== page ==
Juxtaposition

"We are wired from birth to want answers and hard data.  Uncertainty is okay, as long as it exists in someone else's life or we don't have to do anything about it.  But as soon as we're challenged to own it and then act in the face of it, with rare exceptions we run from it.  Because running at it terrifies us.  We're scared of the discomfort that comes with opening doors without knowing what's behind them.  Scared of being judged if it's a monster.  Scared of having to pick up the pieces and rebuild if we go to zero.  Even scared of hitting the jackpot.  And beyond the fear, we just plain hate the persistent anxiety that rides along with continually leaning into the unknown.  Without intervention, we experience it as anywhere from discomfort to outright suffering.

"The problem is, if you strive to create anything--be it a book, a business, a blog, a collection, a body of work, or a career that is defined by brilliance--uncertainty, risk of loss, and exposure to judgment are necessary parts of the quest.  They'll ebb and flow and move toward certainty as each project or new endeavor takes shape.

"But even then, in [the] larger context of the creative life, each end signals a new beginning.  And with each new beginning, should you continue to choose the path of innovation, growth, and impact, comes a renewed wave of uncertainty, risk, and exposure.  It never really entirely ends...until you end."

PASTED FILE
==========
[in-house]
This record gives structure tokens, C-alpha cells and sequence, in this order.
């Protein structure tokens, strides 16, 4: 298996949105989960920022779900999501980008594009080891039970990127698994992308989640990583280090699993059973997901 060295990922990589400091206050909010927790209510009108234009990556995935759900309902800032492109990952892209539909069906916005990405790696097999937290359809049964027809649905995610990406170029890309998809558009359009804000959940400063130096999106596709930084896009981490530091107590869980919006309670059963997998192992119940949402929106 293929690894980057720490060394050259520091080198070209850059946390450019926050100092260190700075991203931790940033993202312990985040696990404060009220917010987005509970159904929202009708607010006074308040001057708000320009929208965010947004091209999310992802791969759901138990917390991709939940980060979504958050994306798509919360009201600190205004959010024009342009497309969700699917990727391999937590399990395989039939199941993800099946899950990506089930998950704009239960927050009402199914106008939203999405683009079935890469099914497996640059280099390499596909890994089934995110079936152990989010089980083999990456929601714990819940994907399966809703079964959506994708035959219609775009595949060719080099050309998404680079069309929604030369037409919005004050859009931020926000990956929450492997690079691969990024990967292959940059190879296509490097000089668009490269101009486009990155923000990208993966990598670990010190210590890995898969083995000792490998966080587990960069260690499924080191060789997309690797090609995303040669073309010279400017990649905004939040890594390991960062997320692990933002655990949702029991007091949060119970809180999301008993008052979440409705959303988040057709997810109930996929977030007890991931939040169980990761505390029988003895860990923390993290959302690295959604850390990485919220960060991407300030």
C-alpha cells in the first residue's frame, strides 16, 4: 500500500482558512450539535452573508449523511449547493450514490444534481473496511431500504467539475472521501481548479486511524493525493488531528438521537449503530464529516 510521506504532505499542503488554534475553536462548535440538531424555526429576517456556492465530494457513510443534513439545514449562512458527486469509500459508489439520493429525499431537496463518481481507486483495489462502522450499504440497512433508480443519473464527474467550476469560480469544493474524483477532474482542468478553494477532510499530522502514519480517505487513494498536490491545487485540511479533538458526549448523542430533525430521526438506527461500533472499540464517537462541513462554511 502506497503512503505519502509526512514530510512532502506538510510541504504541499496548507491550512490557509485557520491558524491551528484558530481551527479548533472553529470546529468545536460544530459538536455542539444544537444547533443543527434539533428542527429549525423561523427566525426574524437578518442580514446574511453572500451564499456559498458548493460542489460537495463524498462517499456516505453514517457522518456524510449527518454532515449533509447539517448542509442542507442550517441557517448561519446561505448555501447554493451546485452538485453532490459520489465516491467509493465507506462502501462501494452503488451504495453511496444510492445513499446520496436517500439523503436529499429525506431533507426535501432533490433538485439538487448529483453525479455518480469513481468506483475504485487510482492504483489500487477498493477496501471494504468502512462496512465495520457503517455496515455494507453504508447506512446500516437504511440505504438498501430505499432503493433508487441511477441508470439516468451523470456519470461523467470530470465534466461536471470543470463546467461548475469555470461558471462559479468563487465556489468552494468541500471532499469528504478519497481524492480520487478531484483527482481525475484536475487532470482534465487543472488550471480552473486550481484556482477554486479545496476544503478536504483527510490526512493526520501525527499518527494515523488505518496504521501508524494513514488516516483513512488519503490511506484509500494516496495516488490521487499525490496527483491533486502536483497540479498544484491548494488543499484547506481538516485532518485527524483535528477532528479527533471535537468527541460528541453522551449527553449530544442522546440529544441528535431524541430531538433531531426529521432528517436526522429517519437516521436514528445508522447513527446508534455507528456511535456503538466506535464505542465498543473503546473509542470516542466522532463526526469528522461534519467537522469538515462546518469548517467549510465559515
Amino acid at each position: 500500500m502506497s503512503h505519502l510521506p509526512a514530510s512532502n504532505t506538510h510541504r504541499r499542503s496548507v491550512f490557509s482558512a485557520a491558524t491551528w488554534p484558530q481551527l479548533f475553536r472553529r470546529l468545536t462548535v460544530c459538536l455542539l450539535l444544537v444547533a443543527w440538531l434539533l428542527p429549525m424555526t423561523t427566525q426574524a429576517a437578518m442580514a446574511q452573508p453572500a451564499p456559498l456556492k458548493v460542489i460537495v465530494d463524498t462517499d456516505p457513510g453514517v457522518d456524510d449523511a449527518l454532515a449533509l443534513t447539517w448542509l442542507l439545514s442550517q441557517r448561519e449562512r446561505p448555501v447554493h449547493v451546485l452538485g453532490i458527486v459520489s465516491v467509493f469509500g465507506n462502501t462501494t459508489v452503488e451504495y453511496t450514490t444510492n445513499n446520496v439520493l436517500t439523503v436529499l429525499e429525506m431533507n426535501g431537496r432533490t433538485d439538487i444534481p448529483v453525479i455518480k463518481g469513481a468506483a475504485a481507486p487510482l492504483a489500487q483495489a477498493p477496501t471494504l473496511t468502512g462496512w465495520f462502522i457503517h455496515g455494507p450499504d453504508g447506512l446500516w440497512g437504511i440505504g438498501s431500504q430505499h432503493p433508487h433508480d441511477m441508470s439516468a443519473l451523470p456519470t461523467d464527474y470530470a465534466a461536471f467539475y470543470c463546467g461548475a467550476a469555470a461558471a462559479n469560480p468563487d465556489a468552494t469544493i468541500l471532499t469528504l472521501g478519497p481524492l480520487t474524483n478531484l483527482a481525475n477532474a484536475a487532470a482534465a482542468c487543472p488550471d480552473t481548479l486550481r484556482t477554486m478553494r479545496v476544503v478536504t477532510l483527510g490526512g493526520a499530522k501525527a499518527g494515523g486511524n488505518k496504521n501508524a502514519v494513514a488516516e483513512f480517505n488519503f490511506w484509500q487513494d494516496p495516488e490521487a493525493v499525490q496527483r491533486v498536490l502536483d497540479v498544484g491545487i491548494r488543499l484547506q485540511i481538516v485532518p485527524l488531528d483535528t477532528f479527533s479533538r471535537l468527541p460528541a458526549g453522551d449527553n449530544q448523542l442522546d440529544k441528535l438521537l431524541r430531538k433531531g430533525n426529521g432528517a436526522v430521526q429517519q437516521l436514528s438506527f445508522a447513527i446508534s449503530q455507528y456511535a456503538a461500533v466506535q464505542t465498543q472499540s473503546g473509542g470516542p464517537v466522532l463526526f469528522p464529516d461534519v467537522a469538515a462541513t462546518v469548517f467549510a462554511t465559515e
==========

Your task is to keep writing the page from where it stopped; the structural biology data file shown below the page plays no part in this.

--Jonathan Fields, Uncertainty: Turning Fear and Doubt into Fuel for Brilliance (New York: Portfolio/Penguin, 2011), chapter 10.

"The struggles against temptations of all kinds fill the Sayings [of the Desert Fathers] and represent the most persistent, enduring challenge to the monks' freedom.  These temptations run the gamut, from the baser enticements of gluttony and impurity to the subtler though ultimately more dangerous traps posed by anger and pride.  At root, all of these temptations created the same problem: they drove a rift between the monk and God, leaving the monk feeling isolated and powerless.  In these circumstances, it became increasingly difficult for the monk to believe that help was near at hand and led to the common but deeply troubling anxiety that he would likely be overwhelmed by his temptation.  The Gospel text calling for refraining from anxiety served as an important reminder for those beset with this particular worry that they were indeed not cut off from help.  Abba Poemen was asked for whom this saying--'Do not be anxious about tomorrow (Mt 6:34)' was suitable.  The old man replied, 'It is said for the man who is tempted and has not much strength, so that he should not be worried, saying to himself, "How long must I suffer this temptation?"  He should rather say every day to himself, "Today."'  Freedom from care in this sense meant taking to heart God's presence and care each day."

--Douglas Burton-Christie, The Word in the Desert: Scripture and the Quest for Holiness in Early Christian Monasticism (New York and Oxford: Oxford University Press, 1993), pp. 222-23.

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